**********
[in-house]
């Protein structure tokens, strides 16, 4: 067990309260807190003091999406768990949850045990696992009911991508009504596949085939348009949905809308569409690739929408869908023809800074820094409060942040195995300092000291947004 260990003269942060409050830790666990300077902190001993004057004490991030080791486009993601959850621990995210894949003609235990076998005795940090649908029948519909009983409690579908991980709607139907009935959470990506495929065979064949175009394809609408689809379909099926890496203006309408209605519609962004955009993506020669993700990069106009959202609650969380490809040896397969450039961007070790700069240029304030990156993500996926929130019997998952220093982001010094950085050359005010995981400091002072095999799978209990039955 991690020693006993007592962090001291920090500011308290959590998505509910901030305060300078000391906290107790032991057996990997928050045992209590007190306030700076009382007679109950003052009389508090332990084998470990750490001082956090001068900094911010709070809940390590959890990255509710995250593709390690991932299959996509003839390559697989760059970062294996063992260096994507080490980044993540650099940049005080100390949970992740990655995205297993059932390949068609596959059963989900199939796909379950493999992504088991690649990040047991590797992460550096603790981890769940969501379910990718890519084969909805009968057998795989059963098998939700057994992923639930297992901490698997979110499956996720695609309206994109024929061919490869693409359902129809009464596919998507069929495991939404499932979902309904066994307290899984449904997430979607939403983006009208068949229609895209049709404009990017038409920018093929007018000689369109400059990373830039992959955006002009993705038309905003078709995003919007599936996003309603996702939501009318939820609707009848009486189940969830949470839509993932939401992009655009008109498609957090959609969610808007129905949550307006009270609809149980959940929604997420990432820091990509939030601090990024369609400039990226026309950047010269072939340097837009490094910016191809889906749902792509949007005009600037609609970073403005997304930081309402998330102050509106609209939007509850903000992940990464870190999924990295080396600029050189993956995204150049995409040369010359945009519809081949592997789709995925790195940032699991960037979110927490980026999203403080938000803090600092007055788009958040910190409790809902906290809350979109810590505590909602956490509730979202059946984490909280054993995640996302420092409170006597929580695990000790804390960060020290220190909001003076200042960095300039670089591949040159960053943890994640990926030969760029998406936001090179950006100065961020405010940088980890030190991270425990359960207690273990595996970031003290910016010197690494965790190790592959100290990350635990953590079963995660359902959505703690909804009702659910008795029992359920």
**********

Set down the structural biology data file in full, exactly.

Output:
[in-house]
């Protein structure tokens, strides 16, 4: 067990309260807190003091999406768990949850045990696992009911991508009504596949085939348009949905809308569409690739929408869908023809800074820094409060942040195995300092000291947004 260990003269942060409050830790666990300077902190001993004057004490991030080791486009993601959850621990995210894949003609235990076998005795940090649908029948519909009983409690579908991980709607139907009935959470990506495929065979064949175009394809609408689809379909099926890496203006309408209605519609962004955009993506020669993700990069106009959202609650969380490809040896397969450039961007070790700069240029304030990156993500996926929130019997998952220093982001010094950085050359005010995981400091002072095999799978209990039955 991690020693006993007592962090001291920090500011308290959590998505509910901030305060300078000391906290107790032991057996990997928050045992209590007190306030700076009382007679109950003052009389508090332990084998470990750490001082956090001068900094911010709070809940390590959890990255509710995250593709390690991932299959996509003839390559697989760059970062294996063992260096994507080490980044993540650099940049005080100390949970992740990655995205297993059932390949068609596959059963989900199939796909379950493999992504088991690649990040047991590797992460550096603790981890769940969501379910990718890519084969909805009968057998795989059963098998939700057994992923639930297992901490698997979110499956996720695609309206994109024929061919490869693409359902129809009464596919998507069929495991939404499932979902309904066994307290899984449904997430979607939403983006009208068949229609895209049709404009990017038409920018093929007018000689369109400059990373830039992959955006002009993705038309905003078709995003919007599936996003309603996702939501009318939820609707009848009486189940969830949470839509993932939401992009655009008109498609957090959609969610808007129905949550307006009270609809149980959940929604997420990432820091990509939030601090990024369609400039990226026309950047010269072939340097837009490094910016191809889906749902792509949007005009600037609609970073403005997304930081309402998330102050509106609209939007509850903000992940990464870190999924990295080396600029050189993956995204150049995409040369010359945009519809081949592997789709995925790195940032699991960037979110927490980026999203403080938000803090600092007055788009958040910190409790809902906290809350979109810590505590909602956490509730979202059946984490909280054993995640996302420092409170006597929580695990000790804390960060020290220190909001003076200042960095300039670089591949040159960053943890994640990926030969760029998406936001090179950006100065961020405010940088980890030190991270425990359960207690273990595996970031003290910016010197690494965790190790592959100290990350635990953590079963995660359902959505703690909804009702659910008795029992359920």